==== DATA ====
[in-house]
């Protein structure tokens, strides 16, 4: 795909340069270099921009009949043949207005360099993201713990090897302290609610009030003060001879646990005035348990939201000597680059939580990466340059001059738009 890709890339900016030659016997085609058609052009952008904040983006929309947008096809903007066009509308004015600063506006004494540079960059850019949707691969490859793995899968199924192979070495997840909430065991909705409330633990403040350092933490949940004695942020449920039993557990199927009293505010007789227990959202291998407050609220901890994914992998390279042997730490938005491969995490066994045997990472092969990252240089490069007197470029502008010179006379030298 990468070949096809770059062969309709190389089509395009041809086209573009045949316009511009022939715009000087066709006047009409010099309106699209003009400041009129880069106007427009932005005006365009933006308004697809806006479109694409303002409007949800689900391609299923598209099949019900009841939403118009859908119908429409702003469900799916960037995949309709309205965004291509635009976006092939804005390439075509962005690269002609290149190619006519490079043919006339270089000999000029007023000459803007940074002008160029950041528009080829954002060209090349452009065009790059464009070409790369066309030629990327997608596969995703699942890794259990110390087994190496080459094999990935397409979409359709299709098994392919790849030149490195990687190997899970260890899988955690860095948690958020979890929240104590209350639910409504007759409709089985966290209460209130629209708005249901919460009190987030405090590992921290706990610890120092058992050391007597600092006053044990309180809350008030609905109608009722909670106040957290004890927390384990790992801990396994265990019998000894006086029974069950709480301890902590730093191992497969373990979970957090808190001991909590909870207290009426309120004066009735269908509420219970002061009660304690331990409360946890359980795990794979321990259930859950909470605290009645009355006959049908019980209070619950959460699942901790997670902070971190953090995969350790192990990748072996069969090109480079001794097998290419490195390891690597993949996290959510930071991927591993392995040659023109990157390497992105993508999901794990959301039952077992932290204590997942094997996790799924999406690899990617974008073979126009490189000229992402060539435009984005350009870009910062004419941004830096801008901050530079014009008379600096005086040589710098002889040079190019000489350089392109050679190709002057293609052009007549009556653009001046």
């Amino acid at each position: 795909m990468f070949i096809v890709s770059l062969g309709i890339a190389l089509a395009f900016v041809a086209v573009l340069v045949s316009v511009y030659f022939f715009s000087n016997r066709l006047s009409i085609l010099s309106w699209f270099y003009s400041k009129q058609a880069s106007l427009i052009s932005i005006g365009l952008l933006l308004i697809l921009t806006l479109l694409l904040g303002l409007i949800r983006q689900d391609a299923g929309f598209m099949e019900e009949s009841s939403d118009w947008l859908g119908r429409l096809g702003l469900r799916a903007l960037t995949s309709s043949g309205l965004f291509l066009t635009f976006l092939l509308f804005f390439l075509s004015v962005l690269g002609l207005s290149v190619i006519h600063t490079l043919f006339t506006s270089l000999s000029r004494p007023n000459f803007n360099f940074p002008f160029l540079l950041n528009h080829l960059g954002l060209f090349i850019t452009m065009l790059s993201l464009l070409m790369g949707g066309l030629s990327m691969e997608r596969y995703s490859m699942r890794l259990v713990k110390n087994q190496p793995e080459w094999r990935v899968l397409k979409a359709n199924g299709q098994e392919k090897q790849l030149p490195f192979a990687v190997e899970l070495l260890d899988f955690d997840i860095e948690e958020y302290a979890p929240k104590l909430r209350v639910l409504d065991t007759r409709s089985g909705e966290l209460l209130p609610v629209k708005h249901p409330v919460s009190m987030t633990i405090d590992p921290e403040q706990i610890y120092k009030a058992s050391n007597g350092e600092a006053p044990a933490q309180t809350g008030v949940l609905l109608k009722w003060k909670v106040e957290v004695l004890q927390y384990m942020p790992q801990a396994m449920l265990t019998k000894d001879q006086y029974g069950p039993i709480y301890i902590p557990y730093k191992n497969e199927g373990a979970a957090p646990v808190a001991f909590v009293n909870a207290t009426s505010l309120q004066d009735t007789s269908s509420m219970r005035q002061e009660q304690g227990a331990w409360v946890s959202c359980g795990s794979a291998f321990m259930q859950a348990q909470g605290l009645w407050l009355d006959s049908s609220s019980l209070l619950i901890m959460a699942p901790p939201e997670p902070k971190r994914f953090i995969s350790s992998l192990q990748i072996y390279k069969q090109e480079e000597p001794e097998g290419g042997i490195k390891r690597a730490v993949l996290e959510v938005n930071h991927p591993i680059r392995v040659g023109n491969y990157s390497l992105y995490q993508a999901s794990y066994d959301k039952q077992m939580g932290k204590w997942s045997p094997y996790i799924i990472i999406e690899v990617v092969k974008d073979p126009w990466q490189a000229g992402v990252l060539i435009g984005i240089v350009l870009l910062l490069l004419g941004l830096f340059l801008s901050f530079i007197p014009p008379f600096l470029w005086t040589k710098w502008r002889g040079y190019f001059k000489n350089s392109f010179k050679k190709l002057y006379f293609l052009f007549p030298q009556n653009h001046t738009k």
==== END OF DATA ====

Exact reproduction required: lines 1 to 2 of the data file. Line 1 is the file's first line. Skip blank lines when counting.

[in-house]
């Protein structure tokens, strides 16, 4: 795909340069270099921009009949043949207005360099993201713990090897302290609610009030003060001879646990005035348990939201000597680059939580990466340059001059738009 890709890339900016030659016997085609058609052009952008904040983006929309947008096809903007066009509308004015600063506006004494540079960059850019949707691969490859793995899968199924192979070495997840909430065991909705409330633990403040350092933490949940004695942020449920039993557990199927009293505010007789227990959202291998407050609220901890994914992998390279042997730490938005491969995490066994045997990472092969990252240089490069007197470029502008010179006379030298 990468070949096809770059062969309709190389089509395009041809086209573009045949316009511009022939715009000087066709006047009409010099309106699209003009400041009129880069106007427009932005005006365009933006308004697809806006479109694409303002409007949800689900391609299923598209099949019900009841939403118009859908119908429409702003469900799916960037995949309709309205965004291509635009976006092939804005390439075509962005690269002609290149190619006519490079043919006339270089000999000029007023000459803007940074002008160029950041528009080829954002060209090349452009065009790059464009070409790369066309030629990327997608596969995703699942890794259990110390087994190496080459094999990935397409979409359709299709098994392919790849030149490195990687190997899970260890899988955690860095948690958020979890929240104590209350639910409504007759409709089985966290209460209130629209708005249901919460009190987030405090590992921290706990610890120092058992050391007597600092006053044990309180809350008030609905109608009722909670106040957290004890927390384990790992801990396994265990019998000894006086029974069950709480301890902590730093191992497969373990979970957090808190001991909590909870207290009426309120004066009735269908509420219970002061009660304690331990409360946890359980795990794979321990259930859950909470605290009645009355006959049908019980209070619950959460699942901790997670902070971190953090995969350790192990990748072996069969090109480079001794097998290419490195390891690597993949996290959510930071991927591993392995040659023109990157390497992105993508999901794990959301039952077992932290204590997942094997996790799924999406690899990617974008073979126009490189000229992402060539435009984005350009870009910062004419941004830096801008901050530079014009008379600096005086040589710098002889040079190019000489350089392109050679190709002057293609052009007549009556653009001046």